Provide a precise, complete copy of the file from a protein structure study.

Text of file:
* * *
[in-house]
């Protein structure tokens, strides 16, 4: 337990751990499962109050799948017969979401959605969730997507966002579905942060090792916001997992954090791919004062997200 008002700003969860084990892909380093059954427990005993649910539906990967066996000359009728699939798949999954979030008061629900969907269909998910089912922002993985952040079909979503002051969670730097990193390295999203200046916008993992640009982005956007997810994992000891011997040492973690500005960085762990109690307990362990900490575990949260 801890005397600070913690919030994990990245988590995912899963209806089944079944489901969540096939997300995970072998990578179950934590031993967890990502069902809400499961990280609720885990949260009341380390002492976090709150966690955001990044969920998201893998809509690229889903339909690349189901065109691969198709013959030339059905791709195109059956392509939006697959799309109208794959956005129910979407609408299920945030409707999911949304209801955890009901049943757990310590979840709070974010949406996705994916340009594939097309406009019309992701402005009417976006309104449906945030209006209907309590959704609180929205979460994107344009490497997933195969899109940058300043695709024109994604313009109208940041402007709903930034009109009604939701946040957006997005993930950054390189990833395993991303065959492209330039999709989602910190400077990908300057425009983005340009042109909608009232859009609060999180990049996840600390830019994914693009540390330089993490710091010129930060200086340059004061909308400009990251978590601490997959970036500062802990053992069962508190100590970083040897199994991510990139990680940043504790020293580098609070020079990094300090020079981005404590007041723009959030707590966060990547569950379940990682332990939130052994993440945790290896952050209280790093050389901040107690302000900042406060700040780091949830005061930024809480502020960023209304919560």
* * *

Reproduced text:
[in-house]
């Protein structure tokens, strides 16, 4: 337990751990499962109050799948017969979401959605969730997507966002579905942060090792916001997992954090791919004062997200 008002700003969860084990892909380093059954427990005993649910539906990967066996000359009728699939798949999954979030008061629900969907269909998910089912922002993985952040079909979503002051969670730097990193390295999203200046916008993992640009982005956007997810994992000891011997040492973690500005960085762990109690307990362990900490575990949260 801890005397600070913690919030994990990245988590995912899963209806089944079944489901969540096939997300995970072998990578179950934590031993967890990502069902809400499961990280609720885990949260009341380390002492976090709150966690955001990044969920998201893998809509690229889903339909690349189901065109691969198709013959030339059905791709195109059956392509939006697959799309109208794959956005129910979407609408299920945030409707999911949304209801955890009901049943757990310590979840709070974010949406996705994916340009594939097309406009019309992701402005009417976006309104449906945030209006209907309590959704609180929205979460994107344009490497997933195969899109940058300043695709024109994604313009109208940041402007709903930034009109009604939701946040957006997005993930950054390189990833395993991303065959492209330039999709989602910190400077990908300057425009983005340009042109909608009232859009609060999180990049996840600390830019994914693009540390330089993490710091010129930060200086340059004061909308400009990251978590601490997959970036500062802990053992069962508190100590970083040897199994991510990139990680940043504790020293580098609070020079990094300090020079981005404590007041723009959030707590966060990547569950379940990682332990939130052994993440945790290896952050209280790093050389901040107690302000900042406060700040780091949830005061930024809480502020960023209304919560």